"Chuck Hagel: Not a fan of Obama's Syria policy," tweets Foreign Policy's David Kenner, sharing his publication's exclusive with Defense Secretary Chuck Hagel in which Hagel accused the White House of trying to "destroy’" him (at 3300+ shares right now). "Hagel speaks out and is blistering on how Obama 'lacked a clear strategy' on Syria + 'may not have one anytime soon'," BuzzFeed's Mike Giglio explains. "Hagel tells FP White House dithered over Syria, pressured him over Gitmo and trashed him in anonymous leaks," FP's Dan De Luce further elaborates. "There's a good FP essay to be written on Gates, Hagel, and how Obama's co-option of GOP realism went sour," realizes Ross Douthat. "Remember that time Ted Cruz said Chuck Hagel might've accepted $200,000 from North Korea?" Politico's Michael Crowley asks. And then there's this, as pointed out by Washington Post's Craig Whitlock: "Hagel rips White House for anonymous sniping. White House official responds - anonymously." Bit o' irony there.
Seeing as we're talking politics, the DNC is barring Bernie Sanders' team from accessing data after a software error allowed at least one member of Sanders' staff to look at Hillary Clinton's private campaign information, while the Donald managed to say of Russian president Vladimir Putin "At least he's a leader." "MSNBC: So you know Putin kills journalists and opponents? Trump: At least he's a leader, unlike what we have," summarizes The Guardian's Hadley Freeman. Meanwhile, former President George W. Bush offered optimism and encouragement to his brother's donors during a private conference call today. "Candid moment on Jeb! call: 'Unfortunately that’s not the best venue for us, the debate stage,'" details NYT's Ashley Parker. Simultaneously, Joe Biden's cancer moonshot is off to a good start with a big funding increase. "While you were watching Obama, we posted the inside story on Biden lobbying for cancer research," announces Stat's Dylan Scott. And if you weren't watching today's Obama presser, just click here to catch up. And last but not least, Hayes Brown is making the case that way too many people are in favor of bombing the city from "Aladdin."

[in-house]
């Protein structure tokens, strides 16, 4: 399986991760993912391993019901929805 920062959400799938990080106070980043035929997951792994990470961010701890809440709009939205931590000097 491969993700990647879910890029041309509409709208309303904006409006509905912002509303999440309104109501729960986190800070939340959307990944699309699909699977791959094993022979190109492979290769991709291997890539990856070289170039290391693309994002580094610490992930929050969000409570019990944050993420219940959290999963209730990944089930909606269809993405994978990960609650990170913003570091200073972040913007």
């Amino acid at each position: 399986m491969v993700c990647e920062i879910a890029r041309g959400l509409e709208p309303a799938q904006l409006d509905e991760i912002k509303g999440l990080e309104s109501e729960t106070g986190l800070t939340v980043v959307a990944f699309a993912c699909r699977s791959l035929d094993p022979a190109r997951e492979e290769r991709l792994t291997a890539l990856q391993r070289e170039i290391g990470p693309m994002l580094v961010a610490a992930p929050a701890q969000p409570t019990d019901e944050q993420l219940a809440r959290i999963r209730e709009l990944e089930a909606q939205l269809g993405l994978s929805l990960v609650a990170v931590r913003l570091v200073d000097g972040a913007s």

Gaining traction as we type: the NY Times' admission that systemic change is needed after some faulty San Bernardino coverage. "Why did the NYT get it wrong? 'Our sources misunderstood how social media works and we didn’t push hard enough'," shares Stateline's Sophie Quinton.